Legacy Health and Clark County Public Health will offer free measles, mumps and rubella vaccinations to adults and children, regardless of insurance status.The vaccination clinics will take place from 1 to 7 p.m. March 1, 8, 15 and 22 at Legacy Medical Group — Family Wellness, 1000 Tech Center Drive, Vancouver, Suite 120.According to a Legacy press release, vaccines will be administered at no cost to:• Children who are 1 year and older who have not had their first measles vaccine.• Children who are 4 years and older who have not had their second measles vaccine.• Adults who are under the age of 63 who are unsure if they had the measles and have not had at least one measles vaccine.Some people should not get the MMR vaccine, and should consult their provider if these situation apply to them:• Certain conditions, medications, or treatments that may reduce your immune system.• Pregnant women and those trying to become pregnant in the next two months.For vaccination clinic questions, contact Legacy Health at 503-413-3083 or firstname.lastname@example.org.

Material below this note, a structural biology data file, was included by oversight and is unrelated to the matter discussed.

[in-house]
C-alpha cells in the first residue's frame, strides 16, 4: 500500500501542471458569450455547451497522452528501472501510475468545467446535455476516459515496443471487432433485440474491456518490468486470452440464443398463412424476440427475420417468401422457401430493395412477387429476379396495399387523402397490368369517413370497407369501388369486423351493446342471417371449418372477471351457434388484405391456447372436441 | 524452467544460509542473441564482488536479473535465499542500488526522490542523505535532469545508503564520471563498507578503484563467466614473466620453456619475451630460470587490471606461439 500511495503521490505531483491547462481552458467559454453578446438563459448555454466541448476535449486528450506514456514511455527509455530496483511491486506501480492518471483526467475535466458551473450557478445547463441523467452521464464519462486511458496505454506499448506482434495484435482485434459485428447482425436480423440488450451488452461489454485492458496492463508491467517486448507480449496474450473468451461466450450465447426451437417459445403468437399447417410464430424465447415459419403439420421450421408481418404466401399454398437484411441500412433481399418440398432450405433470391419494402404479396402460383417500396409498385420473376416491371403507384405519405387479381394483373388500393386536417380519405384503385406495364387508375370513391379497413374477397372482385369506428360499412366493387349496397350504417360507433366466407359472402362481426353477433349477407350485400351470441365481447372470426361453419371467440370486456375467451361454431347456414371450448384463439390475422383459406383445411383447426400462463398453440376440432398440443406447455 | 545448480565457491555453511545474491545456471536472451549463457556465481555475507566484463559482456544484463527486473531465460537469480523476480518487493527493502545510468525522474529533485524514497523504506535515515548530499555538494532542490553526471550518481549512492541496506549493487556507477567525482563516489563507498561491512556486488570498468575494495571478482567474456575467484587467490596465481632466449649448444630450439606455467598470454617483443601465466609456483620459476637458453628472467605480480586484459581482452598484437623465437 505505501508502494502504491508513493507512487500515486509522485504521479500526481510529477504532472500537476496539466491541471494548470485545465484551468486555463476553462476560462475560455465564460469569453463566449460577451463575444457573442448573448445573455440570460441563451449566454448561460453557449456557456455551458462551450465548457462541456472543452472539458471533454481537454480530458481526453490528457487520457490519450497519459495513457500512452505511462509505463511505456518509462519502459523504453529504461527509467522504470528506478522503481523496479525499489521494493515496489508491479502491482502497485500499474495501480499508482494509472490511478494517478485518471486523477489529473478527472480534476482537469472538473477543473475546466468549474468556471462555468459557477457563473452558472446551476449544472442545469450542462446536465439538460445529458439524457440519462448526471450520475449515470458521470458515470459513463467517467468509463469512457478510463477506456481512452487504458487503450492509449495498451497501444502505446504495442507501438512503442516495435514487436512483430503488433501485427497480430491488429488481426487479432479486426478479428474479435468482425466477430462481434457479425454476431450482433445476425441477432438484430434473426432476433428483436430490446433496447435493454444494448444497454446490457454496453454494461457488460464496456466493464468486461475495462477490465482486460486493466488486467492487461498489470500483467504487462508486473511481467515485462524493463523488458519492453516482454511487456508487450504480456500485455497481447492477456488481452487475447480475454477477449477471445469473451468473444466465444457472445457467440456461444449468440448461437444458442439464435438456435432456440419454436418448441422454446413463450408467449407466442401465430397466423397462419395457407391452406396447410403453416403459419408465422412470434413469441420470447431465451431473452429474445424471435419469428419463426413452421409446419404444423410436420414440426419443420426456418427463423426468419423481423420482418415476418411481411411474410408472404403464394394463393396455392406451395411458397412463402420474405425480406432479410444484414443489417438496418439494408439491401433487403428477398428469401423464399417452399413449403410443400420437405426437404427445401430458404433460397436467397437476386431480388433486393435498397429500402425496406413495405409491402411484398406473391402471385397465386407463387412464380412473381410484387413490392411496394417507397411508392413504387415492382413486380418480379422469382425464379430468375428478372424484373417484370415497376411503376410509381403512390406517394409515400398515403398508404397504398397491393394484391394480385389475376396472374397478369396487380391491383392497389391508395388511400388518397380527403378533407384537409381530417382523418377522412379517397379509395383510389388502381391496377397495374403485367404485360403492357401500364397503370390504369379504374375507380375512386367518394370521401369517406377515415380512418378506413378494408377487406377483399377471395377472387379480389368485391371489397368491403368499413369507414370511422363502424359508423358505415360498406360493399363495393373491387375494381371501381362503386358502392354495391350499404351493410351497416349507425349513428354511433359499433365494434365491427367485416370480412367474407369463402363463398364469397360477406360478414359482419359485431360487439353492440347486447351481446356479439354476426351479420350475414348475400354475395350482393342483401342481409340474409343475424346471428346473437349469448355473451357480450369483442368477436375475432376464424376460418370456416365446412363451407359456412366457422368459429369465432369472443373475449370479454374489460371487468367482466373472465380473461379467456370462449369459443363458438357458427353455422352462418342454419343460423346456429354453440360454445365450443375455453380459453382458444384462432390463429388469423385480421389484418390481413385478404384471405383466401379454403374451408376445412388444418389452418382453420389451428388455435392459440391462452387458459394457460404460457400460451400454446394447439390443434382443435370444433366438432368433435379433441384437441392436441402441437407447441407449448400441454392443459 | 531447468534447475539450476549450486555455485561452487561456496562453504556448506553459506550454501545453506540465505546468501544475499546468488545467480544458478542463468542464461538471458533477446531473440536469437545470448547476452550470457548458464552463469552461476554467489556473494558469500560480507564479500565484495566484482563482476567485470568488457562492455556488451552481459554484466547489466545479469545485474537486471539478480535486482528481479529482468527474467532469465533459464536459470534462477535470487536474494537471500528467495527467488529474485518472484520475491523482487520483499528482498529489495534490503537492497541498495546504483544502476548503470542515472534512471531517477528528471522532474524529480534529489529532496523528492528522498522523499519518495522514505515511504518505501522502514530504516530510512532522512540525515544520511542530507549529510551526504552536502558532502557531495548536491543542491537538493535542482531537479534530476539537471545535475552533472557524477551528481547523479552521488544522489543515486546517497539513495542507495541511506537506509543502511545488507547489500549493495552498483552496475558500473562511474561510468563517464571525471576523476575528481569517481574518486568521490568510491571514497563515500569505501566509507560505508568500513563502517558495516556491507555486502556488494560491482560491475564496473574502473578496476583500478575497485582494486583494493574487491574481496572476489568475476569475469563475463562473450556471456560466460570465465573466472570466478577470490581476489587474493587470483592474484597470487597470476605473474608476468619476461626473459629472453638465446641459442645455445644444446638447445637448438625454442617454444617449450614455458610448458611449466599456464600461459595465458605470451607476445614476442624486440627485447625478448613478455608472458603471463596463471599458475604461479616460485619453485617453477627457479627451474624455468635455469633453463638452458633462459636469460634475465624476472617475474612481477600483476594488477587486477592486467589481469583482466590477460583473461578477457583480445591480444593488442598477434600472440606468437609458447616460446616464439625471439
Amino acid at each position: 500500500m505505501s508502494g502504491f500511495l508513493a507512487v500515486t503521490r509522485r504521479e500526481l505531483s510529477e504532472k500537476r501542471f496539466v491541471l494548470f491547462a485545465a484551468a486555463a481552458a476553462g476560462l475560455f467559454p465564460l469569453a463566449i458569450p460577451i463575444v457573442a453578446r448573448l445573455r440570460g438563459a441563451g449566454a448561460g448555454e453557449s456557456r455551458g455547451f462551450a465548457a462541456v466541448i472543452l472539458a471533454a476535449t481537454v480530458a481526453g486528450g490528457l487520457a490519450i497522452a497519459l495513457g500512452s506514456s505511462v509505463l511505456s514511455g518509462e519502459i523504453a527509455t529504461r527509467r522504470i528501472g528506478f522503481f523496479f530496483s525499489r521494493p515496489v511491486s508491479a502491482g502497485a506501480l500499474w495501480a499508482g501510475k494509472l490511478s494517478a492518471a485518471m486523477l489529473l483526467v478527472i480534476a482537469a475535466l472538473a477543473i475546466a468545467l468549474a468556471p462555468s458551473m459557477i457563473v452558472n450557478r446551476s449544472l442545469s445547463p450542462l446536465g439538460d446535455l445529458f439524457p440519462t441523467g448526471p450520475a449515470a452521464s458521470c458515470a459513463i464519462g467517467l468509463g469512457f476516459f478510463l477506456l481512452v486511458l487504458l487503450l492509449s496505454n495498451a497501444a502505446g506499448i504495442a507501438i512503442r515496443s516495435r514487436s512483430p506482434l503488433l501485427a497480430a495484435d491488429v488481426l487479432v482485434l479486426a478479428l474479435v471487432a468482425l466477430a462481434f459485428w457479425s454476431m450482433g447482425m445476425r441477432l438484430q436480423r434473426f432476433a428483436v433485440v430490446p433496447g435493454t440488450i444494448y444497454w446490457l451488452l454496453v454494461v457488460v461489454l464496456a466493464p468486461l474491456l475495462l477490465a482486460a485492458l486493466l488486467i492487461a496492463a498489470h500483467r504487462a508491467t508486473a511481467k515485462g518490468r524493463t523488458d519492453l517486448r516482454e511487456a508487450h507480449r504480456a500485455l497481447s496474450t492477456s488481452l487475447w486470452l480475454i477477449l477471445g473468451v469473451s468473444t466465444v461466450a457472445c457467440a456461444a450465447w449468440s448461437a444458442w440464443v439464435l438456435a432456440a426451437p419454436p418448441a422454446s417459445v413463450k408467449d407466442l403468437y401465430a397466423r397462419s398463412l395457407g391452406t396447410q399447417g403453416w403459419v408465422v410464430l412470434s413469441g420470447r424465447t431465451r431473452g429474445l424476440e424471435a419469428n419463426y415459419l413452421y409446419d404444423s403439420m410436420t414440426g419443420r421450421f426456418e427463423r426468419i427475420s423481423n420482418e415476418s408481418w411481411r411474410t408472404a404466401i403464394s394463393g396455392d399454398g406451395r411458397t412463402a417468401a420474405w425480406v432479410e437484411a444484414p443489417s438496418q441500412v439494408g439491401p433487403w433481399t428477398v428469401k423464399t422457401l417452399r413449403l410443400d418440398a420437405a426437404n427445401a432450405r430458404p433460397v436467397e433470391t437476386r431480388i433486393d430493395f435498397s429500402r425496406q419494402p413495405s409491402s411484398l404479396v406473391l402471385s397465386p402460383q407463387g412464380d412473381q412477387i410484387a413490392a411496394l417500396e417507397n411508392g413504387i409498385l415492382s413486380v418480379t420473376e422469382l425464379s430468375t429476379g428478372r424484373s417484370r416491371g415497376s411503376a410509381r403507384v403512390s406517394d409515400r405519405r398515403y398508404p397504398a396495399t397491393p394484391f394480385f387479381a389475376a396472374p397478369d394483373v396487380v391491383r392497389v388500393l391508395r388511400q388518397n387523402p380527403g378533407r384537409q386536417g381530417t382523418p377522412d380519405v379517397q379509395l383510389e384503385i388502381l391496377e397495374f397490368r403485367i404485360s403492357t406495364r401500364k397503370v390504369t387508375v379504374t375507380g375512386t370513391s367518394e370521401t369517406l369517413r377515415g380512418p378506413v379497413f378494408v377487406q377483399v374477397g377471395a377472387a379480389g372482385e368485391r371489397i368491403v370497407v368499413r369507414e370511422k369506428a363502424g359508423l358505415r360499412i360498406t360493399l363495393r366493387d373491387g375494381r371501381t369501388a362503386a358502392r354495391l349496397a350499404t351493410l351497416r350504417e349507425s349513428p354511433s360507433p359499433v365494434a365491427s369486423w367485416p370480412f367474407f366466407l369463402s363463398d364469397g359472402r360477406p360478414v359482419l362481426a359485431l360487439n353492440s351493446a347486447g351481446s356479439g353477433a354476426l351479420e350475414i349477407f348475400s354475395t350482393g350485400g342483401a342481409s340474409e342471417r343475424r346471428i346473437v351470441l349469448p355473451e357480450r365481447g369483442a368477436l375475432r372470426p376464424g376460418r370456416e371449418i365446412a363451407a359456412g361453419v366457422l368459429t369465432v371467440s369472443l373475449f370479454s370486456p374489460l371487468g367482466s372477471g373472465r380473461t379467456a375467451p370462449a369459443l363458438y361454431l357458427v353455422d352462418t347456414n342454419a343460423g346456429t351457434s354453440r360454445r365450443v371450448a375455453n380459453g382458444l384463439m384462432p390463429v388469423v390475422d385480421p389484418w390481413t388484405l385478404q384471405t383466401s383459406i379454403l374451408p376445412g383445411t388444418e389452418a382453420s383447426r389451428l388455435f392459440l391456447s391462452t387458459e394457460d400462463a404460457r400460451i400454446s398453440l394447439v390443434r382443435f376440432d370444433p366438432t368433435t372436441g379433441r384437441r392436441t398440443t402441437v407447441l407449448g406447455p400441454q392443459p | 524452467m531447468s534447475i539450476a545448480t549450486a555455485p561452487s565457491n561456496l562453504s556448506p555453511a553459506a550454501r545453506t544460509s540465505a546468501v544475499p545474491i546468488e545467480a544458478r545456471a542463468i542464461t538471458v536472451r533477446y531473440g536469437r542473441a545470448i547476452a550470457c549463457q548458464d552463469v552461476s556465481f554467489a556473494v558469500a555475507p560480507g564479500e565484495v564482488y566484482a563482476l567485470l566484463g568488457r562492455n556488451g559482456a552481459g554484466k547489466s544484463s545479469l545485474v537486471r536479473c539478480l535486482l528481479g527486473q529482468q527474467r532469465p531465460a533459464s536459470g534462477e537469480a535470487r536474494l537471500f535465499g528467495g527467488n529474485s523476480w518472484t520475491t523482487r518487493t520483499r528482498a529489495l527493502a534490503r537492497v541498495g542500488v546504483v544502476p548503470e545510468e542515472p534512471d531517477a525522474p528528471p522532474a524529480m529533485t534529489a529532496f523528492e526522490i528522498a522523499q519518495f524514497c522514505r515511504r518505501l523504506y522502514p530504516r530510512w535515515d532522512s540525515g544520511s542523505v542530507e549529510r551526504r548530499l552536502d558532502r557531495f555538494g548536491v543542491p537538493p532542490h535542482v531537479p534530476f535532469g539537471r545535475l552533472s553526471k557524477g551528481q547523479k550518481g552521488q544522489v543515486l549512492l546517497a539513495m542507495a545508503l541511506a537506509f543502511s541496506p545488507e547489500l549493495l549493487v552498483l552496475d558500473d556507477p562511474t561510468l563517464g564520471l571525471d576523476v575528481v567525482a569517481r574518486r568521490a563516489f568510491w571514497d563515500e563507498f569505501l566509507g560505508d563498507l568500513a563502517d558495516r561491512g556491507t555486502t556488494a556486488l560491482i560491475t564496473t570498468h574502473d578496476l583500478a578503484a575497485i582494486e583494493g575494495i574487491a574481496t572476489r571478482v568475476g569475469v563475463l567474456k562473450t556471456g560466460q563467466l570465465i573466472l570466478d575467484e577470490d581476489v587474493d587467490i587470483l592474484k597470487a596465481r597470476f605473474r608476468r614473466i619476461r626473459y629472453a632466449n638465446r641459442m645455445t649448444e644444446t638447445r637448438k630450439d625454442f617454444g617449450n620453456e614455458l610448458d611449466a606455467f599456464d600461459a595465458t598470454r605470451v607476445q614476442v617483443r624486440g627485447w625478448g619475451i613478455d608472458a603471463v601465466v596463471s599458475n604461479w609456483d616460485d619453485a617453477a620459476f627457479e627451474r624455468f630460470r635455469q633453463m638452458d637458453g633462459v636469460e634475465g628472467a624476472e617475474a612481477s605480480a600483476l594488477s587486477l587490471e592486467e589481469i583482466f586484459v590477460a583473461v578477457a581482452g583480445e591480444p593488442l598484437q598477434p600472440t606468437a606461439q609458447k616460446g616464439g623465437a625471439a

(Alaska Division of Motor Vehicles)Starting Thursday, Alaskans will be able to get license plates with bears on them.Download AudioThe Division of Motor Vehicles has brought back a 1976 license plate that was originally issued for the United States’ bicentennial. The updated plate features a grizzly reared up against a sunset backdrop.Right now, the standard license plate in Alaska is solid yellow, with an Alaska flag in the center and the words “The Last Frontier” below. DMV Director Amy Erickson expects the bear plates to be a popular alternative.“We’re anticipating that most people are going to select the bear over the ‘Last Frontier’ now,” says Erickson.Erickson says she plans to keep her Last Frontier license plate. But retired legislator Peggy Wilson, who sponsored the bear plate bill last year, says she plans to change hers immediately. The Wrangell Republican says the grizzly design is a conversation starter, particularly for Alaskans roadtripping outside the state.“When you are from Alaska, people just want to talk about Sarah Palin,” says Wilson. “And now, this is something else — the license plate, it gives them another conversation starter.”Wilson says the original idea for the bear plate legislation came from a constituent, who once had the original version on his car. That constituent will be the first person to be issued the new plates.Drivers seeking to swap their Last Frontier plates for the grizzly design can do so for $5.